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What is Circadian Rhythm

What is Circadian Rhythm

Did you know that your body has a clock of its own? However, you'll never hear it tick. That biological clock is capable of causing mental and physical changes commonly known as circadian rhythms. Some of the changes circadian rhythms can cause in your body are eating habits and body temperature. 

Your circadian rhythms help control your daily schedule for sleep and wakefulness. If you want to find out about this biological element responsible for your sleep patterns, then continue reading.

How Do Circadian Rhythms work? 

The suprachiasmatic nucleus is a vital part of the brain consisting of approximately 20,000 nerve cells that makes up the master clock of your body. The structure is located within the hypothalamus, and it's the one responsible for circadian rhythms.

While internal factors such as genes and other natural activities in your body affect these circadian rhythms, the external environment can also influence and alter them. For example —light; your body is biologically hardwired to sleep whenever it's dark and stay awake in the presence of light. 

Note that your body's master clock directly links to your eyes' nerves. That means your eyes will signal your brain to produce melatonin (a hormone responsible for making you sleepy) when it's dark outside.  At sunrise, your eyes will also signal the brain to reduce melatonin secretion.

Disrupted Circadian Rhythm

The occurrence of circadian rhythms is natural. However, some factors may result in a disrupted circadian rhythm, they are; 


Those who travel frequently are also likely to experience disruptions in their circadian clocks and sleep. It usually happens especially when shifting time zones, a situation known as jetlag. Generally, Jetlag is when you feel tired or groggy due to changes in time zones as your body tries to catch up with new rhythms of a day.

Shift Work

Suppose you work outside the conventional 9-5 period; you're most likely to suffer from a shift work disorder. Essentially, you'll experience disruptions in your circadian rhythm. Notably, shift work will change your rhythms as your body responds to the light and dark cycles of the sun. 


One notable cause of disrupted circadian rhythm is irregular timed light. According to CDC (Center for disease control and prevention), your circadian clock is highly sensitive 2 hours before you fall asleep during your usual bedtime. During this period, if you use bright lights, it will shift your need to fall asleep later than usual, which may result in waking up late in the morning.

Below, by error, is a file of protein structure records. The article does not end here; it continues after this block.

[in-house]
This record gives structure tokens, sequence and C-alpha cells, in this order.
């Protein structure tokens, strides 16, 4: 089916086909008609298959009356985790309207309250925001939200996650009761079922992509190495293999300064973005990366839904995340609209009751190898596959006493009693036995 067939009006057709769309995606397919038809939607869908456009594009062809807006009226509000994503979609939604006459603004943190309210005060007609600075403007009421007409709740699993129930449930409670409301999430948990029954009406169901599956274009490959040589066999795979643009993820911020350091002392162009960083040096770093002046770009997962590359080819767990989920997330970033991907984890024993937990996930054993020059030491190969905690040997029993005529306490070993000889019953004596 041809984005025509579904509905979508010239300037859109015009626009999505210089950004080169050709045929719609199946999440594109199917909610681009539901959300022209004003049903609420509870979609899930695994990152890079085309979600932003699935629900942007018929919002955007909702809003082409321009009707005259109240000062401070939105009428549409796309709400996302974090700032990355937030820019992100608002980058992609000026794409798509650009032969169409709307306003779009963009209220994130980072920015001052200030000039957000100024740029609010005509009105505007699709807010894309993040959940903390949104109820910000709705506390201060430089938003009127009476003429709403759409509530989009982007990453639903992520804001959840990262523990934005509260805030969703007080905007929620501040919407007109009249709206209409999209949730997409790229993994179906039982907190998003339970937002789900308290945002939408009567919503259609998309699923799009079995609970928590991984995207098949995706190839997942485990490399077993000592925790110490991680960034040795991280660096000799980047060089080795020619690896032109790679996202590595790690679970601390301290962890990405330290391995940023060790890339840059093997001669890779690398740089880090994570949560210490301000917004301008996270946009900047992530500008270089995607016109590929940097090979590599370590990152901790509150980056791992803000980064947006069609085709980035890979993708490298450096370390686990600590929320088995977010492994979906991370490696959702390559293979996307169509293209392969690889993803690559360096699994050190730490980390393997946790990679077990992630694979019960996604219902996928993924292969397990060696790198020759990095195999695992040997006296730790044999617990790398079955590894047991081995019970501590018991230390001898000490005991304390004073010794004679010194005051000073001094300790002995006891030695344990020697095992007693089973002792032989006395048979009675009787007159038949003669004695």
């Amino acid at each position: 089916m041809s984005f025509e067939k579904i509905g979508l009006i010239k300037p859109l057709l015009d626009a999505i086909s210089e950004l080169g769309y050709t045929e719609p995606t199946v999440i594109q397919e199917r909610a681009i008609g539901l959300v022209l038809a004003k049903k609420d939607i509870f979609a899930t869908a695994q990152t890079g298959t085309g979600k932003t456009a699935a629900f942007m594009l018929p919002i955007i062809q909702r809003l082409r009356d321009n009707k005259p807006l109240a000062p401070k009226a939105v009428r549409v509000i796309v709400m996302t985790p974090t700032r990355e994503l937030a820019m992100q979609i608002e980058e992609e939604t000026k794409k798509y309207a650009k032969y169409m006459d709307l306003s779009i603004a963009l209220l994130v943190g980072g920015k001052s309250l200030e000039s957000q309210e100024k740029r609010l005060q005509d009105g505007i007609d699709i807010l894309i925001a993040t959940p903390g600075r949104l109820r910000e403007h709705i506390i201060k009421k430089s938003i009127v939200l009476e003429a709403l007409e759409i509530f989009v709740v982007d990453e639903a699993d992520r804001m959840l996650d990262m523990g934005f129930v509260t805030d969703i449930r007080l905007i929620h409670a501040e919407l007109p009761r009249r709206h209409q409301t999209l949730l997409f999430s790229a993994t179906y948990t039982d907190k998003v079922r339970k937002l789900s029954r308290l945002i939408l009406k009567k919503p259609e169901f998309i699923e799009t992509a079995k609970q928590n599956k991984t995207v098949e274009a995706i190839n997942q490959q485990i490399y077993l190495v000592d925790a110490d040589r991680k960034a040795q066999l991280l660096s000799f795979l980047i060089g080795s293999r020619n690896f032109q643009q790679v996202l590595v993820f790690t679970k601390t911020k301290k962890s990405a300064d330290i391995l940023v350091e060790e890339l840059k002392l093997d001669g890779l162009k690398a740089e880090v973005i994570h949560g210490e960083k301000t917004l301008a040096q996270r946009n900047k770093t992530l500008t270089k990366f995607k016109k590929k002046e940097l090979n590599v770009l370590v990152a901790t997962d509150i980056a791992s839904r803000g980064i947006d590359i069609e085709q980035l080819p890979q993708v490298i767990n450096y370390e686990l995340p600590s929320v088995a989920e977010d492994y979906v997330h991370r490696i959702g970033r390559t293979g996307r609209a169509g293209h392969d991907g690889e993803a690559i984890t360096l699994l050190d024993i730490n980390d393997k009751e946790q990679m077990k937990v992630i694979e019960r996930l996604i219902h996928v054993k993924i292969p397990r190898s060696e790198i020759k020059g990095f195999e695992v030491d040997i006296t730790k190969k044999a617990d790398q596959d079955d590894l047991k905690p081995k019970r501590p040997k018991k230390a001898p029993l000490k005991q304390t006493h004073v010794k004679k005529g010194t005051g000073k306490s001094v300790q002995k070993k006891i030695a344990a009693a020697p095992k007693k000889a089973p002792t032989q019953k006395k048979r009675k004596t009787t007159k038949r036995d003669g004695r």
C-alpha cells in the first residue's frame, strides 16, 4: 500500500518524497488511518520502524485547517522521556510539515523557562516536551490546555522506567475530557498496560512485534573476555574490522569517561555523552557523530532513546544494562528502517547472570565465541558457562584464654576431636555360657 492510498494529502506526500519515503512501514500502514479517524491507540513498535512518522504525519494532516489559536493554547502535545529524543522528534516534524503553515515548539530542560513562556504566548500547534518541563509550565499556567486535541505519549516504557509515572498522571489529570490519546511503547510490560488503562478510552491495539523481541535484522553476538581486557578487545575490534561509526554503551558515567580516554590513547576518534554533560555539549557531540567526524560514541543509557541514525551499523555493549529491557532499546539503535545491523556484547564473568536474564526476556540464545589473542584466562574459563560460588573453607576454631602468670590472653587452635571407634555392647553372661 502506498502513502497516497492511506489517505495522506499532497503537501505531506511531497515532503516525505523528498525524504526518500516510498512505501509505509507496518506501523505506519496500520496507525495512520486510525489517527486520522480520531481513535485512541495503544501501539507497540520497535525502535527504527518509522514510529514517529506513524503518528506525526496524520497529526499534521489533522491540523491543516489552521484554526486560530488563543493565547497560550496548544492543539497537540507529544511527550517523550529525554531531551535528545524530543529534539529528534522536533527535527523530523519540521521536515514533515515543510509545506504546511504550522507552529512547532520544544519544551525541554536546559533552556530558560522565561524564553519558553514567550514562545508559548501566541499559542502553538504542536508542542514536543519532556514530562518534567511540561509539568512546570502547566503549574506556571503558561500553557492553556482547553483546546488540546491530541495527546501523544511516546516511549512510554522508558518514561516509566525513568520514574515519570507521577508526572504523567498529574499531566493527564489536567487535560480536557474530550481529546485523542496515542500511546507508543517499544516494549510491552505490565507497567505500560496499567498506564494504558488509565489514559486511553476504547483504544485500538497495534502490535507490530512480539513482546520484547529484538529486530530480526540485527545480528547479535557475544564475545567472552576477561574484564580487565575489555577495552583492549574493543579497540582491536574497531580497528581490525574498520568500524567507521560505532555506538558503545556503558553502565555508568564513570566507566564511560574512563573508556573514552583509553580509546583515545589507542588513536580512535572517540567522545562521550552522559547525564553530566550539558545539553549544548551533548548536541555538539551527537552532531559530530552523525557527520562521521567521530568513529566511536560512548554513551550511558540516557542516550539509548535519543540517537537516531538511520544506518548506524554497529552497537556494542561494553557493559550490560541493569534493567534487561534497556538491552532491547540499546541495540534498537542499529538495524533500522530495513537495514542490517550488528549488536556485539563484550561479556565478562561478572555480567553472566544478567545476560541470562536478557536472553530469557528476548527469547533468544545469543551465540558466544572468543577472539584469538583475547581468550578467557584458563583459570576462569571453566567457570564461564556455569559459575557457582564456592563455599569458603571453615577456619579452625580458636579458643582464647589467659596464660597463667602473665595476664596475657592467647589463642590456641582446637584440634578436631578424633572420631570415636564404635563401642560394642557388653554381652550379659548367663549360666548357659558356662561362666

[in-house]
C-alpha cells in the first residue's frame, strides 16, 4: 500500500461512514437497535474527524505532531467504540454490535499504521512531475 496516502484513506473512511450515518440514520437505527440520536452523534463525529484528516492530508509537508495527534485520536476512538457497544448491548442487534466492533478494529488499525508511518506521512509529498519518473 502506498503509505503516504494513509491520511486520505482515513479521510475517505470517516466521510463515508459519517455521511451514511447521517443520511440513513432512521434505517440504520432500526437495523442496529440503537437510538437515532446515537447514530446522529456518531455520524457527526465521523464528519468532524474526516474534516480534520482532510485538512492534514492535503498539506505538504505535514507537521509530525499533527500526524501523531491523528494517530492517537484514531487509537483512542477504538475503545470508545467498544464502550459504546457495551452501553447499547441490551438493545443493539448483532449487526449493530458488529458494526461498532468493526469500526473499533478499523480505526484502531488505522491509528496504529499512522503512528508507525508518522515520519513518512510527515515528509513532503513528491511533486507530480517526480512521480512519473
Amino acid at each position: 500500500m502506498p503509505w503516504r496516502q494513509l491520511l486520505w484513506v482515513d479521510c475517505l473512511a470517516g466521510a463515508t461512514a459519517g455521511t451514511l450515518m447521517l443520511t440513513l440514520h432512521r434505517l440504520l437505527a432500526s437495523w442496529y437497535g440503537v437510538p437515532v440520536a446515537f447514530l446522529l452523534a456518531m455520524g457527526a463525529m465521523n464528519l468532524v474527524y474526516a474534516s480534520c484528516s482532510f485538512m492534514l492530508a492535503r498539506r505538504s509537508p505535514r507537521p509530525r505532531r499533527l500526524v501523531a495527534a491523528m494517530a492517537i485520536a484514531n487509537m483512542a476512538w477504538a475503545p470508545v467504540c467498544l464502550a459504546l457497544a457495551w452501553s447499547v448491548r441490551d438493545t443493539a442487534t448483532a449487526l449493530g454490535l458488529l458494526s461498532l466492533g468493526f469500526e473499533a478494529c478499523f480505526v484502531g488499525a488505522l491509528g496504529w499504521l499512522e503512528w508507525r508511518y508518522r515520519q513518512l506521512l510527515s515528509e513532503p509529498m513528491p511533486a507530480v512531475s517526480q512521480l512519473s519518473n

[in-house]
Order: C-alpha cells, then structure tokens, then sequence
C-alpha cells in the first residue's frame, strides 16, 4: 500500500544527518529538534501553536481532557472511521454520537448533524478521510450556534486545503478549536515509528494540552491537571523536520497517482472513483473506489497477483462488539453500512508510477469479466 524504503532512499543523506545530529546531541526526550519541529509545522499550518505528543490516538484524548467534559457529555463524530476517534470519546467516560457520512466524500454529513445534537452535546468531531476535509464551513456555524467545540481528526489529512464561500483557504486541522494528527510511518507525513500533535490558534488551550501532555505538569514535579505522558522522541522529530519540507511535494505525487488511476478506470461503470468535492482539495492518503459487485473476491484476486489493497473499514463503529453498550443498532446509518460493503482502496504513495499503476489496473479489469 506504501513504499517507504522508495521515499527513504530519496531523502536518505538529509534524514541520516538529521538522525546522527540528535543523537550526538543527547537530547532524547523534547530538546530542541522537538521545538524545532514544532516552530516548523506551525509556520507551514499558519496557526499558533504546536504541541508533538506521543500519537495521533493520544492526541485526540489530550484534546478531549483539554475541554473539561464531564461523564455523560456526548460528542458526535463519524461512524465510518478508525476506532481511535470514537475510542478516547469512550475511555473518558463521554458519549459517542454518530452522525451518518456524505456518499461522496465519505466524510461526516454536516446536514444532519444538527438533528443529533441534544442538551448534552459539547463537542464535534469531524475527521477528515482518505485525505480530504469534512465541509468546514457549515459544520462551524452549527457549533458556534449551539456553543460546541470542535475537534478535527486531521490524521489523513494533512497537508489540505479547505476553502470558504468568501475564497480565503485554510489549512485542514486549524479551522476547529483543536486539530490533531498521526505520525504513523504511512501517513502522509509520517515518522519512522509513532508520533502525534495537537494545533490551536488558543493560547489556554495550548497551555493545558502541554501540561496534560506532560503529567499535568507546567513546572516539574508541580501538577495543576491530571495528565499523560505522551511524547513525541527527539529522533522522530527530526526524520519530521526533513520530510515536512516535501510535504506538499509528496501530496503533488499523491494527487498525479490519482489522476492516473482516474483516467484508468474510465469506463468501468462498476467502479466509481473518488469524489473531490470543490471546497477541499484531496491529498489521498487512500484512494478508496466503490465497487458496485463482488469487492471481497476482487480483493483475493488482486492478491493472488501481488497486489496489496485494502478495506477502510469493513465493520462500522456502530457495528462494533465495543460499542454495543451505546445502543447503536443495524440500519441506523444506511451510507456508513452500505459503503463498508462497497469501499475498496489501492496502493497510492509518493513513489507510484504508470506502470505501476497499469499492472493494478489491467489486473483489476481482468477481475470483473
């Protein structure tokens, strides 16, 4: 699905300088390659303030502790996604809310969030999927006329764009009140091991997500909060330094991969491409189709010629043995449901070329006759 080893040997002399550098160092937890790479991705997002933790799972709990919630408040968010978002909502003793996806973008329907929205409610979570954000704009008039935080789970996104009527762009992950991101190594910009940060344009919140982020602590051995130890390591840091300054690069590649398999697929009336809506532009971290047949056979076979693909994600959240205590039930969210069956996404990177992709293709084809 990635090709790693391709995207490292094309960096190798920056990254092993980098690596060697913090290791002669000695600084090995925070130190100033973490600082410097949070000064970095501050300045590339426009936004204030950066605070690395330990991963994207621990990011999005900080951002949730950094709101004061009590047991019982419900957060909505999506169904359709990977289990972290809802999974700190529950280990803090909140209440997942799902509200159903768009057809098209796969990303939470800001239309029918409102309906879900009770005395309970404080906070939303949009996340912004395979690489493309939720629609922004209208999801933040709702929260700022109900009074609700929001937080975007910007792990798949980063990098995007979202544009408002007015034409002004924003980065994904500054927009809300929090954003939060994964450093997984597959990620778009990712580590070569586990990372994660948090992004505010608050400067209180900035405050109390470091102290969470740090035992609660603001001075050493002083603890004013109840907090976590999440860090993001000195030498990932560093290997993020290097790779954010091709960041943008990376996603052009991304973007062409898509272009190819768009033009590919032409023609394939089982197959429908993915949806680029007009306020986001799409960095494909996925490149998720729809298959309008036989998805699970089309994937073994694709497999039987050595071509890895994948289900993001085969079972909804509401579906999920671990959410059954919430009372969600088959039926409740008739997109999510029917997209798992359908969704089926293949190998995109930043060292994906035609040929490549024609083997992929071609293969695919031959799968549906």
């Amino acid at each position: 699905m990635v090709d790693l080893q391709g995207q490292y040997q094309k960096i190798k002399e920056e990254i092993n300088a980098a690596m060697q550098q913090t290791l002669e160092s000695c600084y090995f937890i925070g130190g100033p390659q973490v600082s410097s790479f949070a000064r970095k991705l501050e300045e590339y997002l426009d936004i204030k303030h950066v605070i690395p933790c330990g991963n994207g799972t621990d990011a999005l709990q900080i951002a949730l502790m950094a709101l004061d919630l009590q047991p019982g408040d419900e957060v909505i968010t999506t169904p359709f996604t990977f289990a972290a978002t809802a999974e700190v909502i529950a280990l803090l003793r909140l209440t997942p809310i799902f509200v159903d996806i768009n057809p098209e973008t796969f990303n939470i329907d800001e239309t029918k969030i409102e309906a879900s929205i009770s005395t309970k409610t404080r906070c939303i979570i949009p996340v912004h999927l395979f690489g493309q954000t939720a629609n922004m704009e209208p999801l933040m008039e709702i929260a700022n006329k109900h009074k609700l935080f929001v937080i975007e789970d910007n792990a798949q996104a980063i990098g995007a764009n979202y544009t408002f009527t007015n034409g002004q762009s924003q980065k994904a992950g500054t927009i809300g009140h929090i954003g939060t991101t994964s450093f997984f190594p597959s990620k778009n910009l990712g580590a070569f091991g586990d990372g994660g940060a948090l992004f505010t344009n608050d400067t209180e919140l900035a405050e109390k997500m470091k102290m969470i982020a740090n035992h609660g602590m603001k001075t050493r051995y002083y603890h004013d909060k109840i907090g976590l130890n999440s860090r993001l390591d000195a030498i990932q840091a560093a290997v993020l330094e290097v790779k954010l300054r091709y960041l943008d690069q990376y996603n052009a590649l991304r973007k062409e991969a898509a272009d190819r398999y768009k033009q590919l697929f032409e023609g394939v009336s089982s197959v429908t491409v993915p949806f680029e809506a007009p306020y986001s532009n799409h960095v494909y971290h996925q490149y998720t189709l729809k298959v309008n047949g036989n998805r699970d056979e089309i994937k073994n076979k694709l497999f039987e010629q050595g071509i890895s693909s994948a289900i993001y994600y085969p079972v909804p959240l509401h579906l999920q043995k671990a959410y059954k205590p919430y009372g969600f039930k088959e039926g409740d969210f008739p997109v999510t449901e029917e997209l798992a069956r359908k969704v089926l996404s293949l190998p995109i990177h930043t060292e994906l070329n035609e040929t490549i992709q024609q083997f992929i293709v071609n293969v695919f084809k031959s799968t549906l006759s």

Unhealthy Sleep Habits 

Unhealthy sleep habits can also disrupt your circadian clocks, bringing about issues like;

  • Late-night consumption of coffee 
  • Falling asleep late and waking up earlier
  • Late Night use of electronic devices like mobile phones, tablets, etc. 
  • Having no specific sleep time
  • Eating very late at night 
  • Engaging in late-night activities that stimulate the brain

Aside from disrupting your body's clock, you may also experience symptoms of jet lag, especially if you sleep very late.


According to the CDC, light is a potential disruptor of circadian patterns, with blue light being the strongest. Both white and blue light will make it difficult to fall asleep 2 hours before your usual bedtime. Sources of these lights are electronic screen devices like; televisions, computers, phones, etc. Other light wavelengths have a lesser impact on your circadian clock. 

Different People with Different Sleep Patterns

If you've noticed, there are certain periods across the day when you feel more active and other times when you feel low on energy. That is your personal circadian rhythm or chronotype at work. Though it mostly run in families, it varies from individual to individual. People generally fall into either of the two groups outlined below; 

Night Owls

According to some researchers, your biological clock runs slower than 24 hours if you're an evening person, i.e., a night owl. That means you'll experience difficulty waking up and staying active in the morning, but you'll feel more energetic late in the day, say around 10.00 pm. 

Also, as you age, your circadian clock naturally changes–for example, most teens prefer retiring to bed late at night and sleeping more than younger children. On the other hand, your job or school work may require you to shift your schedule from being a night owl to a morning person. The good news is you can alter your circadian clock if you want but gradually, as you'll later see. 

Early Birds

If you feel you're more energized when you wake up in the morning and also find it easy waking up during this period, chances are; you're a lark, i.e., a morning person. Unlike the night owls, some research indicates that the body clock of early birds runs a bit faster than 24 hours.